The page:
Coke Weed echoes 60's counterculture, as it has been said multiple times, but with fresh, profound lyrics accompanied with the classic styles of rock and roll. Nice Dreams channels the Velvet Underground's relaxed vocal delivery and shadowy tempos; the same can be said of Coke Weed's debut: Volume One. "Magpie" is the lead single from the album, beginning with a deep tone similar in spirit to "Heroin" by the Velvet Underground and evolves into a hymn that is both commanding and warm. Other tracks like "Sister Springs," "Kid," and "Golden Apples" are bouncy, reverb-filled, classic-rock-and-roll style songs with quick, vibrant breaks. Songs like "Pure Pattern," "No Poem," and "Gangland" can give the listener a chance to relax and hear the crooning of Milan and Nina as they pitter-patter a slow and droning melody. Coke Week's Nice Dreams is an album for that music pioneer looking for a modern revival of gradual and wearied rock and roll with psychedelic twists. - KUMD Duluth Public Radio

"Weekly Roundup"

This song is a bit of a shift from the last, but no less worthwhile. It's a spare, vintage-yet-modern psych-blues cut called "Magpie" from the band Coke Weed and their forthcoming second album Nice Dreams, out April 17th. This song uses space really well. It may not be as busy or as big, but it is an easy world to let your ears get lost in. I feel like it's one of the better examples of what the Velvet Underground's self-titled third album may have sounded like if Nico stuck around - and it's about as awesome as you might imagine that to be. They have some spring dates coming up and will be touring with the Walkmen in the fall, which is a really great double bill as there's some definite connections between the two bands musically. - Those Who Dig

"Coke Weed: Garage Psychedelia From Maine"

Bar Harbor, Maine's Coke Weed—who are apparently good buddies with The Walkmen— recently released their first full-length, the aptly titled Coke Weed Volume 1. While Coke Weed takes much of its musical inspiration from 1960s counterculture and rock & roll, it comes across as a sincere and authentic sound thanks in large part to the rawness of the production and recordings. Takes here are loose, jangly, and even unpredictable. The vocals in particular sound like they were all recorded in long single takes—no overdubs or cut and pasting—and that lends a certain imperfect charm to each track. The band describes their sound as psychedelic art garage, and that's not a bad fit, as along with the rawness there's an experimental almost free-form construction to songs. While "Not My Old Man" sounds like a Chan Marshall-led Velvet Underground roaring through soundcheck, "The Frizz" plays like the acid-tongued duet Johnny and June never recorded. - Everybody Taste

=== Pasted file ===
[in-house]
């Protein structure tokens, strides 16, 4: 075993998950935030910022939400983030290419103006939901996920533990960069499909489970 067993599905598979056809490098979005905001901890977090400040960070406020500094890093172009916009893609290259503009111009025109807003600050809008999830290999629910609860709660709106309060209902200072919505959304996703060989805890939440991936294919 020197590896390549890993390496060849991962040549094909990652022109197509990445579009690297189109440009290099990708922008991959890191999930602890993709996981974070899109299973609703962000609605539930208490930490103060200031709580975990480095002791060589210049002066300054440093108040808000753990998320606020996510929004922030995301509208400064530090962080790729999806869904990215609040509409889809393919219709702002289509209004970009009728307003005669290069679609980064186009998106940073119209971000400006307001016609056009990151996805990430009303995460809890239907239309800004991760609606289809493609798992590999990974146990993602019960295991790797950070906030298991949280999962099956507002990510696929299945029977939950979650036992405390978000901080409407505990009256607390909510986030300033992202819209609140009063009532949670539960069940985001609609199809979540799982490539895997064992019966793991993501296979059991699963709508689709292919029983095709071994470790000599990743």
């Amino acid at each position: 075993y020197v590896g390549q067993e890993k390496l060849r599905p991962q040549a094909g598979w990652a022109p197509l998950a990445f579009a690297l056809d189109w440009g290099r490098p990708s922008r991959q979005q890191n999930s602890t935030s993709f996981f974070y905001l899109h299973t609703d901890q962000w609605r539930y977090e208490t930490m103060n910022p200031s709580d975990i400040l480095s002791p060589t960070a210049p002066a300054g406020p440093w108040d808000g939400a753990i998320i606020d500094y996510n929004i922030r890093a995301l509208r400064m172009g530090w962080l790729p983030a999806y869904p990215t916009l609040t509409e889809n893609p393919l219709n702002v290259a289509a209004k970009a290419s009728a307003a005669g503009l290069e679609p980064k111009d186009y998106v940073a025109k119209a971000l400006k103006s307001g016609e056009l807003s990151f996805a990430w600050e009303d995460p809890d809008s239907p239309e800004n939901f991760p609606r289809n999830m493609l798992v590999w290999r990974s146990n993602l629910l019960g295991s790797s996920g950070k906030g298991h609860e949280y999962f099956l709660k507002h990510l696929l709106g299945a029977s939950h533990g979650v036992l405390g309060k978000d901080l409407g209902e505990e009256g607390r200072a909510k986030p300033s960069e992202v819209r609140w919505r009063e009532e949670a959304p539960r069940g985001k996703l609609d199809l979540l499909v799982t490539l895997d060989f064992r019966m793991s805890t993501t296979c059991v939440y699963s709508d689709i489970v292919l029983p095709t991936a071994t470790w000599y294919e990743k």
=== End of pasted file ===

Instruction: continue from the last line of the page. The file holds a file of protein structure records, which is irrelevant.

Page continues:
Nice Dreams, 2012

Volume One, 2011



Coke Weed play psychedelic music with nary a trace of the blown out vocal or endless digital soup that is in vogue for this moment in time. Rather Coke Weed live in that perfect instance when the early hippies put down their beloved folk music and fixed their restless gaze on the possibilities of electric rock and roll.

Not to say they are beholden to the past. Lead by songwriter Milan McAlevey, Coke Weed is very much a band of its time. In 1999 McAlevey formed the Lil’ Fighters with Walter Martin (future lifer of The Walkmen) and there began an exchange of ideas that would take them both in very unexpected directions. Milan’s path included recording several albums at The Walkmen’s Marcata Recording Studio in Harlem, NY, followed by a stint in Stew Lupton’s Child Ballads and releasing a record as his folk-balladeer alter-ego, Mac St. Michael.

After leaving the New York scene, Milan followed future Coke Weed chanteuse Nina D. to Bar Harbor, Maine, the quintessential New England island tourist town. In this unlikely place, the band took form. Nina and Milan quickly found a fellow rare bird in guitarist Caleb Davis. The rest quickly follow suit, as young drummer Peter Cuffari and bassist Zach Soares joined to complete the Maine quintet.

The group established a studio in a barn at Chickadee Hill, a flower farm in the heart of Mt. Desert Island. Coke Weed’s first album Volume One was recorded on two Tascam 484 cassette recorders. The band gave it away for free in 2011 and early adapters took notice.

For their upcoming release Nice Dreams, the band enlisted producer Nick Stumpf (former frontman of French Kicks and producer of Caveman's CoCo Beware). The album was recorded completely live in ten days.

In late April, the group will join fellow Maine constellation Micah Blue Smaldone for a string of ten dates along the East Coast. Coke Weed will then be joining The Walkmen in support of their upcoming North American tour in the fall.